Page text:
Many thanks to the marvellous Gill Kirk who suggested “The 7 Deadly Sins of Writing” as a blog topic! (If you have an idea for a topic or a writing question, then tweet me or leave a message in the B2W Facebook group.)
No, I’m not talking about sleeping your way to the top … though whatever floats your boat!
Under its old meaning, “lust” referred to the notion of DESIRE – and desire to succeed can cloud writers’ judgement in all kinds of surprising (and potentially career-kicking) ways. Obviously a healthy desire to succeed is good. But then there are the writers who have an unhealthy desire to succeed, such as:
– those who grab every supposed opportunity, no matter how shady
– those who follow every single note & end up in a tangle
– those who rush writing, sure their time will run out
– those who get up in the faces of industry people too much
– those who believe “the next … draft/ contest/ note/ event/ email is THE ONE”
… And so it goes on!
You WILL need desire to succeed … When people reject you, you will need it to fall back on.
But desire to succeed is NEVER a stand-in for a good strategy. Don’t let desire to succeed hoodwink you into thinking it’s enough … You must figure out what your writing goal is; plan accordingly and review at various junctures, otherwise you end up spunking scripts and ideas and emails and weirdness all over the place.
Gluttony refers to the notion of “over-consumption to the point of waste”. Whilst it is ALWAYS a great idea to consume media products in the style you want to write yourself, be honest with yourself about that consumption. Is it real research? Or are you distracting yourself from the real business of establishing your craft and yourself as a writer? Or – and even more important – are you simply imitating what has gone before? If you suspect either of these two things *could* be you, put down your latest Box set or Odeon card and look to your own craft first.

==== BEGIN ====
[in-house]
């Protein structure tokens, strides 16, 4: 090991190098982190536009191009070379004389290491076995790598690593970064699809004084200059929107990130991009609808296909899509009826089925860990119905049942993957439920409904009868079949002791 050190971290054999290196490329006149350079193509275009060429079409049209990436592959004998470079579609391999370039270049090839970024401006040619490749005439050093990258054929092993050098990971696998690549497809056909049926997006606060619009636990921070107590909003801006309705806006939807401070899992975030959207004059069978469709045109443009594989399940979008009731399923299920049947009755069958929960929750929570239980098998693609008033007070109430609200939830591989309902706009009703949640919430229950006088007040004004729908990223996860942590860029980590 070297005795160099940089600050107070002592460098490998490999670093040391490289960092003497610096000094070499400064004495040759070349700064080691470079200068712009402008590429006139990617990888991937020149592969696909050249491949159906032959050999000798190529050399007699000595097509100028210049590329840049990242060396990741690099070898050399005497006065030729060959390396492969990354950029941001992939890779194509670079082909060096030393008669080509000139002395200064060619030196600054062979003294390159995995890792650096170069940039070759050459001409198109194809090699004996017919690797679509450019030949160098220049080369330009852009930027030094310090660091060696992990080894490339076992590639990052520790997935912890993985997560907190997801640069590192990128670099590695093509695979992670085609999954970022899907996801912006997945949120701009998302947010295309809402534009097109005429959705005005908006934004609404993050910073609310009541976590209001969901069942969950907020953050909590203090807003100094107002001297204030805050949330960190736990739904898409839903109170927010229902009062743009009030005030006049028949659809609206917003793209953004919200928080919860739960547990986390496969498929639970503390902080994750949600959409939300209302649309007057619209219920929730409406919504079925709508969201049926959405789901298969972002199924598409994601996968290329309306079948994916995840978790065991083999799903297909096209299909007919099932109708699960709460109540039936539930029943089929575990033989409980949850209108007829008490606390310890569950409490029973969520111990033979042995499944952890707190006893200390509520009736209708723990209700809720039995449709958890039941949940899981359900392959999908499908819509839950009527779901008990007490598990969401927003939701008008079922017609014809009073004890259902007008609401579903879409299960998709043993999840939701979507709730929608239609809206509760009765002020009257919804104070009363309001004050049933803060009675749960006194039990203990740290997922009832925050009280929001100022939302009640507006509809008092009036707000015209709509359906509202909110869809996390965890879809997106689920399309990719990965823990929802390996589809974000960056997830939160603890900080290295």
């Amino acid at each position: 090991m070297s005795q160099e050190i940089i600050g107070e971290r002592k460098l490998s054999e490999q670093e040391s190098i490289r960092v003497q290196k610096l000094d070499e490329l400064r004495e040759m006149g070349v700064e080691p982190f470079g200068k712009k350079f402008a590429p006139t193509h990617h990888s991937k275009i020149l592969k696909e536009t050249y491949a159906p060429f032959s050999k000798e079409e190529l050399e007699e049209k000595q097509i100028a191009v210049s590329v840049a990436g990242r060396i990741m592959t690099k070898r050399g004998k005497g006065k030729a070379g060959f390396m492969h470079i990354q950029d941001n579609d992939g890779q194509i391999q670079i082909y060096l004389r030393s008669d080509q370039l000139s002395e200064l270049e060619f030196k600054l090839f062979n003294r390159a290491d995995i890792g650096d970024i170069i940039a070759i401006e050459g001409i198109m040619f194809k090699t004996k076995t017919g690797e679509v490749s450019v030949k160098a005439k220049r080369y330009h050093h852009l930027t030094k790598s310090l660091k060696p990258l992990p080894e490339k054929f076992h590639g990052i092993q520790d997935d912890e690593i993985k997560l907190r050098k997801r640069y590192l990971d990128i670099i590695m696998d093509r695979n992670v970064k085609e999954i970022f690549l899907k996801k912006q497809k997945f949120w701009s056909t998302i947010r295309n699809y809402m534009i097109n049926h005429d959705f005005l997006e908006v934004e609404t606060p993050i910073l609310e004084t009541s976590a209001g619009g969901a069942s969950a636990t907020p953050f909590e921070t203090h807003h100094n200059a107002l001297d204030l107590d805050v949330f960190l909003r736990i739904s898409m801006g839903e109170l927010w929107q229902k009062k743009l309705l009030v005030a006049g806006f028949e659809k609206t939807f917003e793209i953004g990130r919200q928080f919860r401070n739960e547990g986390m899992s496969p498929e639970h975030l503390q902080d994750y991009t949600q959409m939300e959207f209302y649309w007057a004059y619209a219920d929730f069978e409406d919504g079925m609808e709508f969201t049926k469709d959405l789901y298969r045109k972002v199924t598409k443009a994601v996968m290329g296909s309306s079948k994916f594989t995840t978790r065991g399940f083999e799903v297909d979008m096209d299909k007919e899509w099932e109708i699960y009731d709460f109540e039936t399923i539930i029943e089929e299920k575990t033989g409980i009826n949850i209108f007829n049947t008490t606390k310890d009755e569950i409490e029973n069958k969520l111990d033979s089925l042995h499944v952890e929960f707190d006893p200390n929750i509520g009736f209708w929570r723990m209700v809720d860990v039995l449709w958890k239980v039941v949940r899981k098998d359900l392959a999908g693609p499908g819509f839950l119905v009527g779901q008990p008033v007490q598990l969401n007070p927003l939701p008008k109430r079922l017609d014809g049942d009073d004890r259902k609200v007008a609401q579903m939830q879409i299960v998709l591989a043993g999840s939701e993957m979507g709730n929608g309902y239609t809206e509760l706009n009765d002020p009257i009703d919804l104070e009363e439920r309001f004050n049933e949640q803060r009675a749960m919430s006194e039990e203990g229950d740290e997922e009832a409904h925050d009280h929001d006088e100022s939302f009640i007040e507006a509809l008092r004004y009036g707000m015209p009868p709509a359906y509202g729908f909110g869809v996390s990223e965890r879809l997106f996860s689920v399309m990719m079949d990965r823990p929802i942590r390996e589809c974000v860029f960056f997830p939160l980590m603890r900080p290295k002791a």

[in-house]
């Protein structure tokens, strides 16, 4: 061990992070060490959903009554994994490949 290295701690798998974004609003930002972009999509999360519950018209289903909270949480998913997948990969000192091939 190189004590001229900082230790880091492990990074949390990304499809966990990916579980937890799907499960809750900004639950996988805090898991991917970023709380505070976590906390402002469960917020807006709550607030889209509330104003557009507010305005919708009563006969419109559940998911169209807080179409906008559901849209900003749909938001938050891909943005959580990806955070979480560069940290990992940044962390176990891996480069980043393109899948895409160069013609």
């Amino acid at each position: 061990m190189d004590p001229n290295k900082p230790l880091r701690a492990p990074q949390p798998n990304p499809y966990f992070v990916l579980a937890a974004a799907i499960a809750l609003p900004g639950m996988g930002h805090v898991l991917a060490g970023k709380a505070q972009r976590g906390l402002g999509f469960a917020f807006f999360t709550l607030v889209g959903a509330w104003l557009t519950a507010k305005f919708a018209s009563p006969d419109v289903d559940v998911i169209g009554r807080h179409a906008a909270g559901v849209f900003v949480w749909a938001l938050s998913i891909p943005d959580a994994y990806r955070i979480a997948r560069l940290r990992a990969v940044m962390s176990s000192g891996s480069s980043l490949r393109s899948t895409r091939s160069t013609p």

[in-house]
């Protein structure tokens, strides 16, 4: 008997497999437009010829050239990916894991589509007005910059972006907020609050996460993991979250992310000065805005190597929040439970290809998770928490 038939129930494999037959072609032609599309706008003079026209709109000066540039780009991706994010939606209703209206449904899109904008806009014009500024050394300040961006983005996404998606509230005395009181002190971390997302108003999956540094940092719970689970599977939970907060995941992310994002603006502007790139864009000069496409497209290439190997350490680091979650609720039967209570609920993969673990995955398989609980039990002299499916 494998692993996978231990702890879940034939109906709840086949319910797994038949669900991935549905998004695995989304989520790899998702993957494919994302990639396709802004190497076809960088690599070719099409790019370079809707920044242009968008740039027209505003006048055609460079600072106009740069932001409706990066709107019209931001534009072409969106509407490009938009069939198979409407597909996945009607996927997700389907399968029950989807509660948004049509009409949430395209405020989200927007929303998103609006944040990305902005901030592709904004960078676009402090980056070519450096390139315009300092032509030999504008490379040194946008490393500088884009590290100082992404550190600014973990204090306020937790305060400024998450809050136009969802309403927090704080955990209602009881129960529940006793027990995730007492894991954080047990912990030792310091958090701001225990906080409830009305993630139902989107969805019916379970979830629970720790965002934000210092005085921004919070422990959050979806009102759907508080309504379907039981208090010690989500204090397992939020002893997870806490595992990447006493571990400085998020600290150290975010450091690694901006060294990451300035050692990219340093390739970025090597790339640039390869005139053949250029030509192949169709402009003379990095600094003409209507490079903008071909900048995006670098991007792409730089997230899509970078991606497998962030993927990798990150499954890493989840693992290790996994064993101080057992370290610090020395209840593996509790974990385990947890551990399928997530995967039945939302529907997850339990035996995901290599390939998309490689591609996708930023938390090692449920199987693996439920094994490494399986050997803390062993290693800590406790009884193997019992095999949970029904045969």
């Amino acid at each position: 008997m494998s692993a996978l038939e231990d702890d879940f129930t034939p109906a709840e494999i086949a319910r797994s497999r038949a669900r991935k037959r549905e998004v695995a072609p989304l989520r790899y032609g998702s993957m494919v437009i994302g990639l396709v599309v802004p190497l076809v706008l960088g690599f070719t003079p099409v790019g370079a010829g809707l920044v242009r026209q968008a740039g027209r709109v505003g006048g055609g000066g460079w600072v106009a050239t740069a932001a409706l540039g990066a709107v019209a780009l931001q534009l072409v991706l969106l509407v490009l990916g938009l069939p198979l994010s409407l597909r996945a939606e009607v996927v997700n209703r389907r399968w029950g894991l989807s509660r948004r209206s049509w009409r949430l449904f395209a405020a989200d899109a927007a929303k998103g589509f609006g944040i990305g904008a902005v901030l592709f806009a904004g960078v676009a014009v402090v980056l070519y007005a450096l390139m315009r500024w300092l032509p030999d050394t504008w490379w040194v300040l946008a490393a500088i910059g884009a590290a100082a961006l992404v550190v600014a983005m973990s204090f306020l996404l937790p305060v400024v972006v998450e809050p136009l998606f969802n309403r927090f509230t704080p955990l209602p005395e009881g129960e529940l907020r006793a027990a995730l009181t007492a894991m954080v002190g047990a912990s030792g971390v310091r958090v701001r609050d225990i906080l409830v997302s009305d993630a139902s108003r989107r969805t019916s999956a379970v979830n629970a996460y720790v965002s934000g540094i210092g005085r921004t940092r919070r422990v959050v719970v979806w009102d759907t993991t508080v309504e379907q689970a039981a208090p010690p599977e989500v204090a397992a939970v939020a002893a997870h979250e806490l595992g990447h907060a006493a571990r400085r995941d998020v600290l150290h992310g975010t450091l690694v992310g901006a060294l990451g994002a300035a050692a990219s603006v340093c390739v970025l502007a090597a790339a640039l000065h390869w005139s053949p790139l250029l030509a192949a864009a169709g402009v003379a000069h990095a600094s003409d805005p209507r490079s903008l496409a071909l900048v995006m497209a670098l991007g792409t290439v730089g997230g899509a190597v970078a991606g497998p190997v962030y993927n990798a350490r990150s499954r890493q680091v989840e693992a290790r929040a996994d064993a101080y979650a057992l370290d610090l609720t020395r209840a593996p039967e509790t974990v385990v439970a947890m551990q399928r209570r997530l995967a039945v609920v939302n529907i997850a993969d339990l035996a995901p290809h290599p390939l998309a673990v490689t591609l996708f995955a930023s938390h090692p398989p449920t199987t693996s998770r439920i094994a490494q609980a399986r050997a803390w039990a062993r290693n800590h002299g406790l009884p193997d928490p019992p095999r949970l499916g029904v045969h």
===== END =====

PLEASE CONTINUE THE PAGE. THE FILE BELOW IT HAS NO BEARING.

Be generous. The more generous you are, the more good Karma will flow your way and the more likely it is you will make friends with the people who will take your career to the next level. So don’t grab all the writing leads, information or resources and hide them to yourself: share. Give and ye shall receive!
Always know what you’re doing. Never skimp.
And yes, this includes the basics as well. We’re WRITERS. We need our work to reflect our understanding then of all things writing, whether that’s the BIG stuff like structure and character or the small stuff like (whisper) grammar, spelling and punctuation.
Never skimp on the small stuff. Seriously. There’s loads of great resources online now to make sure you can tackle any of those weak areas you make consistent errors on in your writing, such as:
- This great resource from The University of Bristol – a test a day keeps the script reader away!
- BBC Bitesize – Aunty offers some good info and resources here.
- Grammarly – a brilliant online automated proofreader which you can copy and paste or upload text into to check your grammar.
Okay, this is my sin … CAN YOU TELL??!
Extreme wrath *can* actually be good for writers as a motivator (well I would say that, wouldn’t I?), but you need to work out if yours is POSITIVE or NEGATIVE. Positive wrath will have you working like a demon to prove those who rejected you wrong; negative wrath will have you shouting into the wind impotently about how unfair your lot is; hard you’ve got it; or what a state the industry is in – thus undermine your credibility as a writer long term. Time for a step back my friend.
“Every time a friend succeeds, I die a little.” – Gore Vidal
Somebody you know gets somewhere with their writing, whether that’s an option, an agent or something else … And maybe you think (albeit begrudgingly), “Okay, s/he *is* talented”; or “What is s/he doing that I’m not??”; or worst of all: “How the hell is S/HE succeeding?? I’m way better!!”
Look, I get it. Sometimes it seems like everybody has it easier than you. Sometimes it feels as if it’s completely insurmountable and you will never get to wherever you want to go.
But guess what: whomever you’re envious of felt exactly the same way you do now! No one has an easy ride. But that person kept on keeping on and worked through it … and made it out the other side.
So there is no point feeling envious. Let it out and then let it go. And keep on keeping on!
You will never know it all … if you’re so proud you think you do? You’re mistaken. A good writer is always learning. It’s not easy to do always, but it is as simple as that.
Do you have different interpretations/ideas for the deadly sins of writing? Then let us know!
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